Correction: This post was updated on June 30, 2017 to correct the judge assigned to the case. It is Judge Daniel J. Kubasiak, not Judge Allen Walker.
After listening to roughly an hour of arguments from attorneys representing Cook County and retailers, Circuit Court Judge Daniel Kubasiak delayed his decision on whether to impose a temporary restraining order (TRO) against the county’s sweetened beverage tax, set to be collected on Saturday, July 1. His order will be delivered at 2:30 p.m. Friday in Room 2005 at the Daley Center. Arguments focused only on whether a TRO should be granted, not on whether it should be struck down entirely.
David Ruskin, the attorney for retailers, argued one of the “most compelling” reasons to grant the TRO was because there was no mechanism to refund consumers if the tax was ultimately struck down. He said “it will be impossible for the county” to estimate the number of consumers paying the tax and adequately refund them. Customers could then file a class action suit against retailers, demanding their money back. County attorneys said the county could simply remit collections back to retailers, and customers could bring in receipts.
Ruskin said it was also unlikely retailers could comply with the county’s tax by July 1, given the number of revisions the county has made since June 1 (that SNAP purchases would be exempt, guidelines for shelf tags and menus, and distributor registration regulations). “The penalties, your honor, are monumental” for non-compliance–$1000 per offense. “Those penalties will put retailers out of business.”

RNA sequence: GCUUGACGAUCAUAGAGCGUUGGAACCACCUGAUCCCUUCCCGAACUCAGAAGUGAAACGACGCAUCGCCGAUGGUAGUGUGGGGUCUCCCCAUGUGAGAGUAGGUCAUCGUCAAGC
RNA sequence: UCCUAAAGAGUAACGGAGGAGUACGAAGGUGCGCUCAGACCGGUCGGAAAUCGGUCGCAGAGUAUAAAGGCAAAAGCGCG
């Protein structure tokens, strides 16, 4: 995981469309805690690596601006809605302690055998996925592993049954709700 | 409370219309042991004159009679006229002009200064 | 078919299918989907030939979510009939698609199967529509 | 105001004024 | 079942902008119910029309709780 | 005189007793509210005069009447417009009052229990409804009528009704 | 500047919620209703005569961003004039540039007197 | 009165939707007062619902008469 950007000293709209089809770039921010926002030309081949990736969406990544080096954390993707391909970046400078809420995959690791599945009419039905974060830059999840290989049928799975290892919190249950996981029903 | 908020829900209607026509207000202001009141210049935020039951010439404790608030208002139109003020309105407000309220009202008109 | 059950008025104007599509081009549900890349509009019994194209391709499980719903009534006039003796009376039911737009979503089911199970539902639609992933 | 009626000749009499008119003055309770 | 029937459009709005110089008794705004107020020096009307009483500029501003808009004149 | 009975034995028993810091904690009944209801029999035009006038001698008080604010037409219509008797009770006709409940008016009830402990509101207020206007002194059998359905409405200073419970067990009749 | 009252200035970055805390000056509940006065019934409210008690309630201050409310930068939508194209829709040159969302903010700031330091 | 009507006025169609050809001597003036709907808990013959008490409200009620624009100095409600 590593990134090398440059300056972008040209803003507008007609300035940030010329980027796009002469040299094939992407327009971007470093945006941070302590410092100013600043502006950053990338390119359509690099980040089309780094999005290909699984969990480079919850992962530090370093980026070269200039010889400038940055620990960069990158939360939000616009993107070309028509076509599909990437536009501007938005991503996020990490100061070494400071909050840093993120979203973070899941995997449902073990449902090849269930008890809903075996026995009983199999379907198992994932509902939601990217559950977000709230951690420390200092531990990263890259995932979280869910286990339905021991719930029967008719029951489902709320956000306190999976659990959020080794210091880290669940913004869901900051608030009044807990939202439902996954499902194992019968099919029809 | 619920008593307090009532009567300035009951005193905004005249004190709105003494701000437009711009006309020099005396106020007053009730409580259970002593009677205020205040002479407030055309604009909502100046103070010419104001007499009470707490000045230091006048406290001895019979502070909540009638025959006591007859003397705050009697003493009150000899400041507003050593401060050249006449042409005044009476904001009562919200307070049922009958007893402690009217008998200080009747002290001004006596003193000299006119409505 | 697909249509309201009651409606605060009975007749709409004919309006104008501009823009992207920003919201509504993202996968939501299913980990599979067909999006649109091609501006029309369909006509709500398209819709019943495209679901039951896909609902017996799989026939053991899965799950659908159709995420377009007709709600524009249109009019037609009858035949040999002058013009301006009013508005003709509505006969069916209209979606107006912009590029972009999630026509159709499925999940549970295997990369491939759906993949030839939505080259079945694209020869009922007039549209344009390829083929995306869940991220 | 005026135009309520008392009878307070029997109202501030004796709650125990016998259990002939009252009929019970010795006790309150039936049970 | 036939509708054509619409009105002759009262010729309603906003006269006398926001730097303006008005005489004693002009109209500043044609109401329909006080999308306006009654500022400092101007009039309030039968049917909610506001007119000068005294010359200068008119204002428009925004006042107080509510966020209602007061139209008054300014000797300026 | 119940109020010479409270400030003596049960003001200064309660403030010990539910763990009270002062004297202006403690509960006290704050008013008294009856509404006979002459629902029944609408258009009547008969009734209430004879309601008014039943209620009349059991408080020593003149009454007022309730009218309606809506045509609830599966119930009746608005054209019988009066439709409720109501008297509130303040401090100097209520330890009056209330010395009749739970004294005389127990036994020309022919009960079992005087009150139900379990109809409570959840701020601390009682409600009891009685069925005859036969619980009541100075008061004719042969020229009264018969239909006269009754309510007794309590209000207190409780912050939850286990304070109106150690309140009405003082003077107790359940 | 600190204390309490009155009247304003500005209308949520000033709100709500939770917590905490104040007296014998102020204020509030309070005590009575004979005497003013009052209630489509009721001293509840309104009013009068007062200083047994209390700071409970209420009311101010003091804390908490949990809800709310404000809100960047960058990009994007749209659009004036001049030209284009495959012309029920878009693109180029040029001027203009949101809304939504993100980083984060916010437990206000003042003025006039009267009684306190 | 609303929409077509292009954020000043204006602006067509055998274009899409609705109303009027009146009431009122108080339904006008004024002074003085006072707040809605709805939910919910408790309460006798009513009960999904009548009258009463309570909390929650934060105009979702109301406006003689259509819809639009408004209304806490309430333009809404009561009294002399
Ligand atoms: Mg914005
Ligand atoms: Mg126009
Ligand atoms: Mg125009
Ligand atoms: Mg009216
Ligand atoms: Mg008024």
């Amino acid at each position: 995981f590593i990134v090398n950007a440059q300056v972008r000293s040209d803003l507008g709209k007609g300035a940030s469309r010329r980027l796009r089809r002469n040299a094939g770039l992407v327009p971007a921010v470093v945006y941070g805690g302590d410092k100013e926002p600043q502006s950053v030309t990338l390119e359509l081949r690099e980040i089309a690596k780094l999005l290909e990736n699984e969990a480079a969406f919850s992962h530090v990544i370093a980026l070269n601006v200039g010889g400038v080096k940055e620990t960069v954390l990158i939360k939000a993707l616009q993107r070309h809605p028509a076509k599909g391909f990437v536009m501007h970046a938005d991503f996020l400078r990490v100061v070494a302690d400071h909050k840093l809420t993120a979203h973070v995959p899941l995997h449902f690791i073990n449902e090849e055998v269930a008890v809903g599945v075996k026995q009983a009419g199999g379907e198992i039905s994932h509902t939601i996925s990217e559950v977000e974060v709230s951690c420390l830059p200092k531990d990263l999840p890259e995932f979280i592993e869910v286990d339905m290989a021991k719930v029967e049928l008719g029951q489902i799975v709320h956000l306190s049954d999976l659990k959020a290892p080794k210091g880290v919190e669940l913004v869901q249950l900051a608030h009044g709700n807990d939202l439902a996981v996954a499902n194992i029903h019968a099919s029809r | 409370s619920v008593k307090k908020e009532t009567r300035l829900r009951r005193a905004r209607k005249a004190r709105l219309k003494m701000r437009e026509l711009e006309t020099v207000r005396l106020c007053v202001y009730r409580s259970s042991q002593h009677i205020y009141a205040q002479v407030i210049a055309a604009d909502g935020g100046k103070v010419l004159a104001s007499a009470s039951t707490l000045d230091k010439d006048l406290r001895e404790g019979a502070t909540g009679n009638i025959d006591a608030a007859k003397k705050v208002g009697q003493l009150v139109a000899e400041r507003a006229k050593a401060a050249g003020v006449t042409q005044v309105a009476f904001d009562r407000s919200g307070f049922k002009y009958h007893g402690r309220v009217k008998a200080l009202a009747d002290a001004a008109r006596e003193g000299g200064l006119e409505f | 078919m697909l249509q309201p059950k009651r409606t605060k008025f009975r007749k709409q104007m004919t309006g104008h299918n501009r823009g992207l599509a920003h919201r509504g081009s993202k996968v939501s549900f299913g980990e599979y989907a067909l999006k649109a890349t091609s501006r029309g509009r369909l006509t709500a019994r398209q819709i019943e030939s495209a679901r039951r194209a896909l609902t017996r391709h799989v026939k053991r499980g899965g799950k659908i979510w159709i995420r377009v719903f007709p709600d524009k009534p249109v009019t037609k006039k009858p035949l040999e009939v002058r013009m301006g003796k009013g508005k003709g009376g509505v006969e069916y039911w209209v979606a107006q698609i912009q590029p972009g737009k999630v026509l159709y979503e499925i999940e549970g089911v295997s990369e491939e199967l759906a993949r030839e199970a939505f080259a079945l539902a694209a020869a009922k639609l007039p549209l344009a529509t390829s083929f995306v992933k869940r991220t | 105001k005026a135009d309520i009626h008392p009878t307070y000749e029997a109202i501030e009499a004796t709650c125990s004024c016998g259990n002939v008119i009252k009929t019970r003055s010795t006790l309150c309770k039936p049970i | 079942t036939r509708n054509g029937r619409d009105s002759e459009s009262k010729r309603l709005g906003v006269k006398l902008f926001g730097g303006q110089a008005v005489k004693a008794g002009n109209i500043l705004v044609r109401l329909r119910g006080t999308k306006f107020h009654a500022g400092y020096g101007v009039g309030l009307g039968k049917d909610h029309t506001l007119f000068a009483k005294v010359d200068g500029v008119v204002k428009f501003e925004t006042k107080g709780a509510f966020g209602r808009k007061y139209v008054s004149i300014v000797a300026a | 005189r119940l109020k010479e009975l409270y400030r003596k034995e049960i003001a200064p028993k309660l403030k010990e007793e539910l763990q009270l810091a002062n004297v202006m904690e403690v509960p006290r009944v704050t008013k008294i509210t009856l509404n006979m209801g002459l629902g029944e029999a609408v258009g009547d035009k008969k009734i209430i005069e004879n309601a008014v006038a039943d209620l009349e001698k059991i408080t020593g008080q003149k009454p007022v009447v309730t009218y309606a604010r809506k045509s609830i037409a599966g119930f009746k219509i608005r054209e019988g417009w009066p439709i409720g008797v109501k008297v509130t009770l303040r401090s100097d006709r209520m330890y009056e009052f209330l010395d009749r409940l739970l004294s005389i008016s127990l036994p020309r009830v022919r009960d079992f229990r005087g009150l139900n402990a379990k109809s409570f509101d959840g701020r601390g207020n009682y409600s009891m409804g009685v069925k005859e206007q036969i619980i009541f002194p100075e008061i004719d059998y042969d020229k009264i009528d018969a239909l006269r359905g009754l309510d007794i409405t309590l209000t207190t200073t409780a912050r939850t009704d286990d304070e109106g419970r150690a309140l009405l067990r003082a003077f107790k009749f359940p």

The tax is also likely to be struck down because it’s unconstitutional, violating the “uniformity clause of the Illinois Constitution”–because similar drinks aren’t taxed the same way. Ruskin’s example was a Starbucks frappuccino–a bottled one bought at a store is taxed, but one made by a barista isn’t.
Cook County Assistant State’s Attorneys Sisavanh Baker and James Beligratis said while the regulations have been tinkered with in recent weeks, on its face, the tax has not changed, is not “impermissibly vague,” as opponents have argued and “doesn’t have to be perfect.” The beverage tax is similar to existing taxes on tobacco, cigarettes, gasoline, and bottled water. All withstood legal challenge, she said.
But Judge Kubasiak pressed county attorneys on several issues, asking: orange juice has natural sugar–why isn’t it taxed? Why not go after salt or fat? If the tax is for health purposes, why aren’t those revenues going to the county’s health fund?
County attorneys argued that the harm to the county and its residents is much greater if the tax is stopped than it is to retailers if the tax is allowed to continue. She recited health statistics about the sugary beverages, and its disproportionate health impact in minority communities. The county’s budget is relying on $67 million in revenue from the tax to be collected this year alone, and 2,600 positions are at risk, she said.
“Don’t go there. Don’t try to make the argument that they’re all necessary,” Judge Kubasiak said. Baker said she was only trying to demonstrate that halting the tax would do more damage to the county than to retailers.
Noting he’d only received motions 24 hours earlier, Judge Kubasiak asked both sides to submit arguments and draft orders in writing, and said he would have his final decision on Friday.